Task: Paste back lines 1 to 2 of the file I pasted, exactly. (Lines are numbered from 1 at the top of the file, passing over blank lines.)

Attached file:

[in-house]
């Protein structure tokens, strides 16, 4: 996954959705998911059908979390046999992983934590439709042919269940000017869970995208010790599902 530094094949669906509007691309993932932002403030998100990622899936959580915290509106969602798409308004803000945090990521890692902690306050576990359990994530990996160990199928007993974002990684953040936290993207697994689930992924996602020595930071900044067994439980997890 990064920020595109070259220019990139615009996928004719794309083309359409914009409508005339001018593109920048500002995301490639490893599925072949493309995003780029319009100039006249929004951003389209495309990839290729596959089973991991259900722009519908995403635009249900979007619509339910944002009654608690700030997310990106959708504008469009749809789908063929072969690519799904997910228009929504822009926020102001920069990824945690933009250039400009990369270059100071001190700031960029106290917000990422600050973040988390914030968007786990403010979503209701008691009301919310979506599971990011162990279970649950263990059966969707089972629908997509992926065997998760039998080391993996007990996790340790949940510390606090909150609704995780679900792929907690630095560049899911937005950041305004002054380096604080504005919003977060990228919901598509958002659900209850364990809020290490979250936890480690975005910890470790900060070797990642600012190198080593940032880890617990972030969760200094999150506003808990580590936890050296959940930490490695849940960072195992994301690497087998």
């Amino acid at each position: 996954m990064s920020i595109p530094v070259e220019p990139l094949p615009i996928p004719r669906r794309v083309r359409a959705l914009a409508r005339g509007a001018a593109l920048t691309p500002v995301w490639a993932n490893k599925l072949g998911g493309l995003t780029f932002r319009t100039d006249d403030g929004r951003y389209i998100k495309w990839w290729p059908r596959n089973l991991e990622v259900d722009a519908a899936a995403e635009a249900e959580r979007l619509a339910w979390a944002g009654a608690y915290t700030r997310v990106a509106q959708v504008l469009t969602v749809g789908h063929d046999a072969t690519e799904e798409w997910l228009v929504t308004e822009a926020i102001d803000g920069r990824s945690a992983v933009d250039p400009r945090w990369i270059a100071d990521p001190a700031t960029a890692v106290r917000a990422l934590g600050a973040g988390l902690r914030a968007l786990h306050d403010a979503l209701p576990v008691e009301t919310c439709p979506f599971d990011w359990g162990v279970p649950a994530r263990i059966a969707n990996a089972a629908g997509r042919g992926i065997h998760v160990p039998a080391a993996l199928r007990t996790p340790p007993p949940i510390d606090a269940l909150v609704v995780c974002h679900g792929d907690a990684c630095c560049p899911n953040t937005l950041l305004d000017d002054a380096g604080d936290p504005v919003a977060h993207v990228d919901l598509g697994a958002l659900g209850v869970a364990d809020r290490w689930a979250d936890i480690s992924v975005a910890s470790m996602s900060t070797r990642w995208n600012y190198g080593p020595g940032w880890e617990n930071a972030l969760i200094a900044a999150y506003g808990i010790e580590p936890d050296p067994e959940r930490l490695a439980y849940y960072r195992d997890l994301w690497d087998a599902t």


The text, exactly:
[in-house]
């Protein structure tokens, strides 16, 4: 996954959705998911059908979390046999992983934590439709042919269940000017869970995208010790599902 530094094949669906509007691309993932932002403030998100990622899936959580915290509106969602798409308004803000945090990521890692902690306050576990359990994530990996160990199928007993974002990684953040936290993207697994689930992924996602020595930071900044067994439980997890 990064920020595109070259220019990139615009996928004719794309083309359409914009409508005339001018593109920048500002995301490639490893599925072949493309995003780029319009100039006249929004951003389209495309990839290729596959089973991991259900722009519908995403635009249900979007619509339910944002009654608690700030997310990106959708504008469009749809789908063929072969690519799904997910228009929504822009926020102001920069990824945690933009250039400009990369270059100071001190700031960029106290917000990422600050973040988390914030968007786990403010979503209701008691009301919310979506599971990011162990279970649950263990059966969707089972629908997509992926065997998760039998080391993996007990996790340790949940510390606090909150609704995780679900792929907690630095560049899911937005950041305004002054380096604080504005919003977060990228919901598509958002659900209850364990809020290490979250936890480690975005910890470790900060070797990642600012190198080593940032880890617990972030969760200094999150506003808990580590936890050296959940930490490695849940960072195992994301690497087998």